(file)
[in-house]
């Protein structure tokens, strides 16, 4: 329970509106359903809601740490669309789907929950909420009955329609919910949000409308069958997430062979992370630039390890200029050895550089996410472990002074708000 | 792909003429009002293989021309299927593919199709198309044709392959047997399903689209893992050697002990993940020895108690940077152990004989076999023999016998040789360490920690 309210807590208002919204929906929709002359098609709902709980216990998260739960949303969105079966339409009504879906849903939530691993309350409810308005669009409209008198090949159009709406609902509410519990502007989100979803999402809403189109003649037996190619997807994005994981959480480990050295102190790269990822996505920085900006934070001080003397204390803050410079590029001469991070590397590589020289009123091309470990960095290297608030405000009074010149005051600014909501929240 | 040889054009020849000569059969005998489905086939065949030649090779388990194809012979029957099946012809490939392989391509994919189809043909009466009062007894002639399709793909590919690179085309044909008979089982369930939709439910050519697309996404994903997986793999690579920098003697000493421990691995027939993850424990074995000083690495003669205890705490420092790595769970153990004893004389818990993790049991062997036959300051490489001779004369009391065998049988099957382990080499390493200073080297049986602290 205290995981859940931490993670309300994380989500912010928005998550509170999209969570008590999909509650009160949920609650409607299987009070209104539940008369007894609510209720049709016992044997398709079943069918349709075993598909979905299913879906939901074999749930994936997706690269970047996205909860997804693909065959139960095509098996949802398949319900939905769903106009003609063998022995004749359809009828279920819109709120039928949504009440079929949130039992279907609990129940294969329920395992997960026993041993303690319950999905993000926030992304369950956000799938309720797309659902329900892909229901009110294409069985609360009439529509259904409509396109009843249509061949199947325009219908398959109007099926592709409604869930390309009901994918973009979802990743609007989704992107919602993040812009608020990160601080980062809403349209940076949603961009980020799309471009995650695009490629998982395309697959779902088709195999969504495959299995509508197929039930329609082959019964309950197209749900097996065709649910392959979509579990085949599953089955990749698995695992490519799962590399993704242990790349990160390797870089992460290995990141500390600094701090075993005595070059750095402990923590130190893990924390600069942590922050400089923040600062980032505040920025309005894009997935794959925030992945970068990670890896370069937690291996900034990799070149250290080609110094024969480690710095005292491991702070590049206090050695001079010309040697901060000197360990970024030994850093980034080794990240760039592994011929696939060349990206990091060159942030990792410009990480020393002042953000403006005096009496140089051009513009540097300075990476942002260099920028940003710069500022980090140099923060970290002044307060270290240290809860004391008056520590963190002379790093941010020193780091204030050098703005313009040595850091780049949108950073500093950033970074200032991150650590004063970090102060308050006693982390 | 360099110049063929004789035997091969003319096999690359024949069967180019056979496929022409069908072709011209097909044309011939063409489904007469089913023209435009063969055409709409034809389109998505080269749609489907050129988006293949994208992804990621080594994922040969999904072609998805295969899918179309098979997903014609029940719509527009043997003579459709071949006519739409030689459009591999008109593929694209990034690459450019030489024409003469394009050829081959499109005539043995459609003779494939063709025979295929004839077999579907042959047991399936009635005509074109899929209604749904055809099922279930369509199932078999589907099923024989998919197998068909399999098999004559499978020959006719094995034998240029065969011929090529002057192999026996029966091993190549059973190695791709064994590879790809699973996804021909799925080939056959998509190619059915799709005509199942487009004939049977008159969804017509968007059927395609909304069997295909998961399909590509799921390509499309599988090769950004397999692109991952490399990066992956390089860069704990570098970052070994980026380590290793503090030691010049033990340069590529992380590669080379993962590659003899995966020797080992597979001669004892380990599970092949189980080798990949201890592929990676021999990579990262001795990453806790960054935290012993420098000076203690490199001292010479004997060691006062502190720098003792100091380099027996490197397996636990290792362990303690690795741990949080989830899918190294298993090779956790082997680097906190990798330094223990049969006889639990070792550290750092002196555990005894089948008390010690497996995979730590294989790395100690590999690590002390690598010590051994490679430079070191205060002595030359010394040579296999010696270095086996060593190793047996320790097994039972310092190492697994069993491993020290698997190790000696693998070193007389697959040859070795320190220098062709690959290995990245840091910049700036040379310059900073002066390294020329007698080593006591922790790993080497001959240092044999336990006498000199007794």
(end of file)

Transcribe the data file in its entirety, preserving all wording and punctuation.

[in-house]
């Protein structure tokens, strides 16, 4: 329970509106359903809601740490669309789907929950909420009955329609919910949000409308069958997430062979992370630039390890200029050895550089996410472990002074708000 | 792909003429009002293989021309299927593919199709198309044709392959047997399903689209893992050697002990993940020895108690940077152990004989076999023999016998040789360490920690 309210807590208002919204929906929709002359098609709902709980216990998260739960949303969105079966339409009504879906849903939530691993309350409810308005669009409209008198090949159009709406609902509410519990502007989100979803999402809403189109003649037996190619997807994005994981959480480990050295102190790269990822996505920085900006934070001080003397204390803050410079590029001469991070590397590589020289009123091309470990960095290297608030405000009074010149005051600014909501929240 | 040889054009020849000569059969005998489905086939065949030649090779388990194809012979029957099946012809490939392989391509994919189809043909009466009062007894002639399709793909590919690179085309044909008979089982369930939709439910050519697309996404994903997986793999690579920098003697000493421990691995027939993850424990074995000083690495003669205890705490420092790595769970153990004893004389818990993790049991062997036959300051490489001779004369009391065998049988099957382990080499390493200073080297049986602290 205290995981859940931490993670309300994380989500912010928005998550509170999209969570008590999909509650009160949920609650409607299987009070209104539940008369007894609510209720049709016992044997398709079943069918349709075993598909979905299913879906939901074999749930994936997706690269970047996205909860997804693909065959139960095509098996949802398949319900939905769903106009003609063998022995004749359809009828279920819109709120039928949504009440079929949130039992279907609990129940294969329920395992997960026993041993303690319950999905993000926030992304369950956000799938309720797309659902329900892909229901009110294409069985609360009439529509259904409509396109009843249509061949199947325009219908398959109007099926592709409604869930390309009901994918973009979802990743609007989704992107919602993040812009608020990160601080980062809403349209940076949603961009980020799309471009995650695009490629998982395309697959779902088709195999969504495959299995509508197929039930329609082959019964309950197209749900097996065709649910392959979509579990085949599953089955990749698995695992490519799962590399993704242990790349990160390797870089992460290995990141500390600094701090075993005595070059750095402990923590130190893990924390600069942590922050400089923040600062980032505040920025309005894009997935794959925030992945970068990670890896370069937690291996900034990799070149250290080609110094024969480690710095005292491991702070590049206090050695001079010309040697901060000197360990970024030994850093980034080794990240760039592994011929696939060349990206990091060159942030990792410009990480020393002042953000403006005096009496140089051009513009540097300075990476942002260099920028940003710069500022980090140099923060970290002044307060270290240290809860004391008056520590963190002379790093941010020193780091204030050098703005313009040595850091780049949108950073500093950033970074200032991150650590004063970090102060308050006693982390 | 360099110049063929004789035997091969003319096999690359024949069967180019056979496929022409069908072709011209097909044309011939063409489904007469089913023209435009063969055409709409034809389109998505080269749609489907050129988006293949994208992804990621080594994922040969999904072609998805295969899918179309098979997903014609029940719509527009043997003579459709071949006519739409030689459009591999008109593929694209990034690459450019030489024409003469394009050829081959499109005539043995459609003779494939063709025979295929004839077999579907042959047991399936009635005509074109899929209604749904055809099922279930369509199932078999589907099923024989998919197998068909399999098999004559499978020959006719094995034998240029065969011929090529002057192999026996029966091993190549059973190695791709064994590879790809699973996804021909799925080939056959998509190619059915799709005509199942487009004939049977008159969804017509968007059927395609909304069997295909998961399909590509799921390509499309599988090769950004397999692109991952490399990066992956390089860069704990570098970052070994980026380590290793503090030691010049033990340069590529992380590669080379993962590659003899995966020797080992597979001669004892380990599970092949189980080798990949201890592929990676021999990579990262001795990453806790960054935290012993420098000076203690490199001292010479004997060691006062502190720098003792100091380099027996490197397996636990290792362990303690690795741990949080989830899918190294298993090779956790082997680097906190990798330094223990049969006889639990070792550290750092002196555990005894089948008390010690497996995979730590294989790395100690590999690590002390690598010590051994490679430079070191205060002595030359010394040579296999010696270095086996060593190793047996320790097994039972310092190492697994069993491993020290698997190790000696693998070193007389697959040859070795320190220098062709690959290995990245840091910049700036040379310059900073002066390294020329007698080593006591922790790993080497001959240092044999336990006498000199007794």